Applicant Muller Property Group is behind the proposals to build up to 189 homes and associated development between Nantwich and the village of Stapeley.
As well as the 189 homes, the proposal includes a local centre, employment development, a primary school, public open space including new village green, play area and allotments.
A letter sent on behalf of the housing secretary Robert Jenrick published yesterday said the minister had backed an inspector's recommendation to approve the scheme.
The development has a long planning history. An original application for planning permission was submitted to Cheshire East Council (CEC) in 2012 and rejected in 2013.
Setting out the applicant's case in support of their proposals, the inspector's report said: "At the time that these proposals were submitted almost 5.5 years ago, there was no Local Plan Strategy in place, and CEC at the time undoubtedly couldn't demonstrate a [five year housing land supply].
"As matters stand now, whilst the [local plan] is now in place, the next part of the local plan, which considers the merits of non-strategic allocations and which will review settlement boundaries, is still a long way from adoption."
The decision letter said that the council can now demonstrate a five-year housing land supply as required by the National Planning Policy Framework.
However, the secretary of state "has taken into account that nationally it is a government policy imperative to boost the supply of housing, and he considers that this benefit should be afforded significant weight", it added.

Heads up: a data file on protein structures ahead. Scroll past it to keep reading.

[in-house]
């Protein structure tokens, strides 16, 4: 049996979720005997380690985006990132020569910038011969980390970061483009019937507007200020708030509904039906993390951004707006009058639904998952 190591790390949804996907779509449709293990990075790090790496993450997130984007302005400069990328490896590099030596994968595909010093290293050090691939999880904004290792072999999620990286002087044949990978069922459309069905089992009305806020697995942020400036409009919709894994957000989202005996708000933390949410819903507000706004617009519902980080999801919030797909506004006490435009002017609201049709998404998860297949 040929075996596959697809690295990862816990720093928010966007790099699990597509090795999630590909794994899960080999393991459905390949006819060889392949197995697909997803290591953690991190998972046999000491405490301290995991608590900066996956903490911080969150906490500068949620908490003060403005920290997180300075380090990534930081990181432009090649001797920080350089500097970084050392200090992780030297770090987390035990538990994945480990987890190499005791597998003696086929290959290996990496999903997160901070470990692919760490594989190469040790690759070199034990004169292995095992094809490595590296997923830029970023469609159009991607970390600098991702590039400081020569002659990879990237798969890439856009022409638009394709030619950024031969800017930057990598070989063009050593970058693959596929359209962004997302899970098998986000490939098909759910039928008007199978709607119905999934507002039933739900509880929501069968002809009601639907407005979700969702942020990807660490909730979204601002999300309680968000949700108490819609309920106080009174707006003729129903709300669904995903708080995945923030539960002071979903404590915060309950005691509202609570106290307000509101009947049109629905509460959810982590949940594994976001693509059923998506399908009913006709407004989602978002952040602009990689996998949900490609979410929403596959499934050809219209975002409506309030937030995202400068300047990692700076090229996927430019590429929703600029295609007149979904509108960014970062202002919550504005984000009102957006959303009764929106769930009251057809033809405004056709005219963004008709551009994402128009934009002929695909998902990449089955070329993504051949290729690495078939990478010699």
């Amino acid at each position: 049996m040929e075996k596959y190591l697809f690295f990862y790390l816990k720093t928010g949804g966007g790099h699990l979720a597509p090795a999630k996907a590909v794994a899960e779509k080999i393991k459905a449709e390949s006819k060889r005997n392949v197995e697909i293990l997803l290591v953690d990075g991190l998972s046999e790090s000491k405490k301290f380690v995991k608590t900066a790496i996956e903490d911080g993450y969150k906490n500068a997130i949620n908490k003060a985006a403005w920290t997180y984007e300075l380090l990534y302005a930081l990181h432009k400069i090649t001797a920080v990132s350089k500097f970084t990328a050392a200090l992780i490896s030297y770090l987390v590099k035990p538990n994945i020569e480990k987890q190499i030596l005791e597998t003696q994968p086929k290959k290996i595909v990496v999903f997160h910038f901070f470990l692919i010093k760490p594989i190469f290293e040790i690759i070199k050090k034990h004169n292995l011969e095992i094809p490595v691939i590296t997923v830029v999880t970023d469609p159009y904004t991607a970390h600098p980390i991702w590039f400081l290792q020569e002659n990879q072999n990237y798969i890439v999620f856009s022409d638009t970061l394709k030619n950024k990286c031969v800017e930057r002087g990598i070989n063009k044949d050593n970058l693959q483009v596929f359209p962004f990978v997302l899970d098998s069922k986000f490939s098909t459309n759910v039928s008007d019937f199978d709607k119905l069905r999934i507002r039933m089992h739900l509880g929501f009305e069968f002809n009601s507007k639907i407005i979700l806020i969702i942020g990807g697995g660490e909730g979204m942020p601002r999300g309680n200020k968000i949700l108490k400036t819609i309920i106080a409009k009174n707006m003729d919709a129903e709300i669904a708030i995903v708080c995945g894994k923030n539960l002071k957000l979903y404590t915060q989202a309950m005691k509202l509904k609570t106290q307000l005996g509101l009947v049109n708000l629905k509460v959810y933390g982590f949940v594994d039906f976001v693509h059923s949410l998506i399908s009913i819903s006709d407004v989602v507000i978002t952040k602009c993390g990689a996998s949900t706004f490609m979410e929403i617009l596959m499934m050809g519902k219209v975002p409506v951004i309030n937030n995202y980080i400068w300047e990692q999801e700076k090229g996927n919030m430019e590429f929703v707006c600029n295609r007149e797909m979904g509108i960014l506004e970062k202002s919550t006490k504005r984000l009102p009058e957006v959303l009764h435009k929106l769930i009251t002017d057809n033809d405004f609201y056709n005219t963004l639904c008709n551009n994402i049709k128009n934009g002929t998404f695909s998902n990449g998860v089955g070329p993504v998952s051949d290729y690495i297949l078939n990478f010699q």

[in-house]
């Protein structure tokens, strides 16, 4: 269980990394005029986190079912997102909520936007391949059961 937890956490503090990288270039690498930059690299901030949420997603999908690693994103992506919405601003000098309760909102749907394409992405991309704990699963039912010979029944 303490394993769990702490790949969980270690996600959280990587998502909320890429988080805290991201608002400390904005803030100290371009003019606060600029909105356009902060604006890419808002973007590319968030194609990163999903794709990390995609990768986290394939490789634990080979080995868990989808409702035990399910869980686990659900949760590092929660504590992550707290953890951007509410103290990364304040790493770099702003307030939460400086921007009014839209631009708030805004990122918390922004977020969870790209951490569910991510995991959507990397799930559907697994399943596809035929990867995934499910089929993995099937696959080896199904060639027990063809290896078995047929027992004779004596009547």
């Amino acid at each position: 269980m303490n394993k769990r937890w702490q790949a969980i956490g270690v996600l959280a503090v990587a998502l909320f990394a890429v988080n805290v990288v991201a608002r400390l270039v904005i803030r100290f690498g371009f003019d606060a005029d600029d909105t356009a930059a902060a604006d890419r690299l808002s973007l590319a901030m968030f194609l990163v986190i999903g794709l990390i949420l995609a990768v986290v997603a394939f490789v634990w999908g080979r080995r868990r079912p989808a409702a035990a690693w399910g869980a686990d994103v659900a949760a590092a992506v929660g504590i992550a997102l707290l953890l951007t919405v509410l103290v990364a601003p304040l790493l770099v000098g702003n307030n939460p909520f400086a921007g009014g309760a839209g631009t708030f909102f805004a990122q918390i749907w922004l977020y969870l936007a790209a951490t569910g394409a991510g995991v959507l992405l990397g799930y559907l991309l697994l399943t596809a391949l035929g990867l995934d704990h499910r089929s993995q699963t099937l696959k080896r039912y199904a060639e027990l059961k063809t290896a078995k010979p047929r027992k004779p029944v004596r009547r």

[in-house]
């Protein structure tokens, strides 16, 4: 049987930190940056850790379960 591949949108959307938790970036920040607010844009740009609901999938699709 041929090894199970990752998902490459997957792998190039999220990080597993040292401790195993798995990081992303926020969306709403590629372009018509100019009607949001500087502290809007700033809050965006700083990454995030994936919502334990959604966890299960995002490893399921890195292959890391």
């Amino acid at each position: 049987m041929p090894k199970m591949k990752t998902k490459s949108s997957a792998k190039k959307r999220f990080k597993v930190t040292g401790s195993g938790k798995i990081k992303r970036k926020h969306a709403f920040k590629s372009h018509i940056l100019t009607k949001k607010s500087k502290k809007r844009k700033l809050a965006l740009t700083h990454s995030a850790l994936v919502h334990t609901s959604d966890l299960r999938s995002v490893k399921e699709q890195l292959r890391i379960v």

Jenrick also backed other conclusions of the inspector's report, including that the scheme's provision of 30 per cent affordable homes "is a tangible benefit and merits significant weight".
The minister also found that, despite not being allocated for development, the site is in "a sustainable location", with Nantwich and is one of the preferred locations for development in the Cheshire East Local Plan Strategy, adopted in 2017 - a factor afforded medium weight.
The proposed investment in public realm and transport "would represent significant additional social benefits, not just to new occupiers of the development, but to those in the locality as well" - benefits also afforded medium weight.
Despite "a significant degree of apprehension among local residents over any increase in traffic numbers" arising from the development, the secretary of state determined that "such concerns must be afforded no more than very limited weight".
The appeal was allowed.
A separate appeal, related to highways, cycleways and footways associated with the development, was also approved,
Barristers Paul Tucker QC and Philip Robson of Kings Chambers, who acted for Muller Property Group, said: "Consent was granted despite the site being unallocated and the secretary of state concluding that the council could demonstrate a five-year supply.
"The decision is a fine example of where sensitive schemes in sustainable locations with the provision of clear social, economic and environmental benefits, can be enough to overcome conflict with the development plan."